Faculty and Students
Co-founder and Director of the Complex for Forensic Anthropology Research
Dr. Dabbs earned her PhD at the University of Arkansas (2009) and served as a Visiting Assistant Professor at the University of Kentucky (2009-2010) before joining the faculty at Southern Illinois University. Her research interests in forensic anthropology lie in investigating the rate and pattern of decomposition in the unique southern Illinois environment, as well as replicating common clandestine postmortem treatments to understand the effect of these treatments on the decomposition of bodies and how the individual treatment can be identified after the remains are skeletonized. Dr. Dabbs also participates in the Bioarchaeology of Tell el-Amarna project (http://amarnaproject.com/), which examines the skeletal remains of the non-elite citizens of Amarna, Egypt, the capital city of Akhenaten during his turbulent reign (c. 1350BCE). In addition to generating her own research at CFAR and facilitating the research of others, Dr. Dabbs’ is the administrative officer of CFAR, overseeing the donation process and all financial matters.
Christiane Baigent, MSc. received her Master’s degree in Forensic Bioarcheology from University College London; the resultant thesis investigated patterns of taphonomy and periosteal new bone deposition in the perinate skeleton and was jointly awarded the Institute of Archaeology Master's Prize for outstanding dissertation. Her current research includes the effect of altitude on decomposition and concomitant patterns of longitudinal osseous change, the effect of postmortem interval on the presentation of perimortem blunt force trauma, region-specific models and standards for the estimation of postmortem interval, and the development of diagnostic criteria for taphonomic change. Prior to joining CFAR she served as a fulltime research assistant and laboratory manager for the Forensic Investigation Research Station (FIRS) in Grand Junction, Colorado where she assisted federal, state, and local law enforcement agencies with the search, recovery, and analysis of human skeletal remains.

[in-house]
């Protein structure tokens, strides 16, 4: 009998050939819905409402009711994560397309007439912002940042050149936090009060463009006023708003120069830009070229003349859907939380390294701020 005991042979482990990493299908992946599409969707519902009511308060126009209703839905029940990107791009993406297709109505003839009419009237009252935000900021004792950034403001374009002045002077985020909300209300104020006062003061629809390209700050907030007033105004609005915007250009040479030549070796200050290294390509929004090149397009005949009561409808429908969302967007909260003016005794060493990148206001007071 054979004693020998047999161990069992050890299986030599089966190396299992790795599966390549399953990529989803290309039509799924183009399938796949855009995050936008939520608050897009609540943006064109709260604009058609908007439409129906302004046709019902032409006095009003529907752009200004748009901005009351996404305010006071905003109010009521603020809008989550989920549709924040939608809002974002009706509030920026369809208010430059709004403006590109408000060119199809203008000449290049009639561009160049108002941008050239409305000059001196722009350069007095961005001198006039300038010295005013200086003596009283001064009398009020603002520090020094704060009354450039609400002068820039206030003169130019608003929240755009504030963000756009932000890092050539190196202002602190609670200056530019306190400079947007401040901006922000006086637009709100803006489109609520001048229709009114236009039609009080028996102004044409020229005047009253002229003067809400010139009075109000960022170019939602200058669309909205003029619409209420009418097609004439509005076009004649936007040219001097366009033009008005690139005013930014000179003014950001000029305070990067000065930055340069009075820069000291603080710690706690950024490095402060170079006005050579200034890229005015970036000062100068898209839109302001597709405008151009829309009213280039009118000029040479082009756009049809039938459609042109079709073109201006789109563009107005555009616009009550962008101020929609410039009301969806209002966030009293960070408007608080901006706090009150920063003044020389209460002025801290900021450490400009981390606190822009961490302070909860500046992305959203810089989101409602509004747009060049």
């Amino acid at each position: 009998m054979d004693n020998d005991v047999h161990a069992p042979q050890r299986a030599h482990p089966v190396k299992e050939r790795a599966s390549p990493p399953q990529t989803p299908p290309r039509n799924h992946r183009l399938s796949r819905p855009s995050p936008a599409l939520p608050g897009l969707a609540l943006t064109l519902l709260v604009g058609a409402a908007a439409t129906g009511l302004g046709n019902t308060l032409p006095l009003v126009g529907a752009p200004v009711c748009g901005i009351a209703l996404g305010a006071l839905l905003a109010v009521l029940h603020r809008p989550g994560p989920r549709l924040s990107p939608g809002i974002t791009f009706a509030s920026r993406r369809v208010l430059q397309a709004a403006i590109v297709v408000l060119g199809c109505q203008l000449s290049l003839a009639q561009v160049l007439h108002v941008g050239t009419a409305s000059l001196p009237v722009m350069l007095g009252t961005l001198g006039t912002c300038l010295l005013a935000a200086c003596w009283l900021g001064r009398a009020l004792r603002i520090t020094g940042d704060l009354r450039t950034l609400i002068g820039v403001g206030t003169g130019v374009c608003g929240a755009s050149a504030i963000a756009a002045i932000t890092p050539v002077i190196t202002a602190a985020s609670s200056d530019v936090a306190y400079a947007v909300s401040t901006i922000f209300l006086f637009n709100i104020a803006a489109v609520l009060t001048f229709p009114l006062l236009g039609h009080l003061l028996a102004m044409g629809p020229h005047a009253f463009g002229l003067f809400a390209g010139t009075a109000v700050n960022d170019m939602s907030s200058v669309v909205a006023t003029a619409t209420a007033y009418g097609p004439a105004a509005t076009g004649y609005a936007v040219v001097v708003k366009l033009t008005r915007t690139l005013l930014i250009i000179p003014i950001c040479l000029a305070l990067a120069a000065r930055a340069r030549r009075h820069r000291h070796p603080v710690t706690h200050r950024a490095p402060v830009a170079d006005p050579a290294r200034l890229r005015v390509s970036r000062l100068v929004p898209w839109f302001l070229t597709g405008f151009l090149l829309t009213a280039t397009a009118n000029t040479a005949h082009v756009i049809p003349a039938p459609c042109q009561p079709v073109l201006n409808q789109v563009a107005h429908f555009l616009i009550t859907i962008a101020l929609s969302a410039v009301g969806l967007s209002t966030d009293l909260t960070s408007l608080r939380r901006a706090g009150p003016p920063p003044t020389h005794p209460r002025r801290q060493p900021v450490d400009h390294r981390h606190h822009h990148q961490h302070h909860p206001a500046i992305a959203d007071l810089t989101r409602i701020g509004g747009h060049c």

Emily earned her BS from the University of Pittsburgh (2014) in neuroscience and psychology with minors in chemistry and anthropology. She is currently at Southern Illinois University working toward a Master’s in biological anthropology with a focus in forensics. Emily’s research interests include recovery, identification and trauma analysis of commingled skeletal remains following incidences of mass fatality as well as taphonomy of commingled remains (particularly how post-mortem interval estimation can be affected by commingling).
Maria earned her Master’s from the University of Alabama (2013) where her research focused on the methods for addressing commingled skeletal material and Copena mortuary practices. In line with her Master’s thesis work, Maria’s forensic research interests include the taphonomic and spatial changes that occur in the burial of multiple individuals within confined spaces. Maria’s doctoral research focuses on how economic changes affect the presence of stress indicators in a modern Thai skeletal collection.